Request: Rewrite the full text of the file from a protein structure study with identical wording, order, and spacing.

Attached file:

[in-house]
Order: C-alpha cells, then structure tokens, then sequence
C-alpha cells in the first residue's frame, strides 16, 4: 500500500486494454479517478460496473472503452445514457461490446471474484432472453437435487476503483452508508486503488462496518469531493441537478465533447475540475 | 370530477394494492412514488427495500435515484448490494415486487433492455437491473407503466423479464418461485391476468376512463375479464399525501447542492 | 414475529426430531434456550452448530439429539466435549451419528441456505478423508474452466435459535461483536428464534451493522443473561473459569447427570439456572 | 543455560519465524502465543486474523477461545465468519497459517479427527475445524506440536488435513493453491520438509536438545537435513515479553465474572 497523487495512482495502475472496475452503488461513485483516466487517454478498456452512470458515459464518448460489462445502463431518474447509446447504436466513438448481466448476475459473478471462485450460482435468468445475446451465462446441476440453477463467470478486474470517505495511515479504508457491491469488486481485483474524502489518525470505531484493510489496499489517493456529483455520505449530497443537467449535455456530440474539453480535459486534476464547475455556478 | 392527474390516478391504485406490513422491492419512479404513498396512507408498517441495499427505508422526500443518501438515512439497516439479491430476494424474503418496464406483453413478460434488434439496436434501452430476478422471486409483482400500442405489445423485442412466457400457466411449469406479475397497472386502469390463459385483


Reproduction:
[in-house]
Order: C-alpha cells, then structure tokens, then sequence
C-alpha cells in the first residue's frame, strides 16, 4: 500500500486494454479517478460496473472503452445514457461490446471474484432472453437435487476503483452508508486503488462496518469531493441537478465533447475540475 | 370530477394494492412514488427495500435515484448490494415486487433492455437491473407503466423479464418461485391476468376512463375479464399525501447542492 | 414475529426430531434456550452448530439429539466435549451419528441456505478423508474452466435459535461483536428464534451493522443473561473459569447427570439456572 | 543455560519465524502465543486474523477461545465468519497459517479427527475445524506440536488435513493453491520438509536438545537435513515479553465474572 497523487495512482495502475472496475452503488461513485483516466487517454478498456452512470458515459464518448460489462445502463431518474447509446447504436466513438448481466448476475459473478471462485450460482435468468445475446451465462446441476440453477463467470478486474470517505495511515479504508457491491469488486481485483474524502489518525470505531484493510489496499489517493456529483455520505449530497443537467449535455456530440474539453480535459486534476464547475455556478 | 392527474390516478391504485406490513422491492419512479404513498396512507408498517441495499427505508422526500443518501438515512439497516439479491430476494424474503418496464406483453413478460434488434439496436434501452430476478422471486409483482400500442405489445423485442412466457400457466411449469406479475397497472386502469390463459385483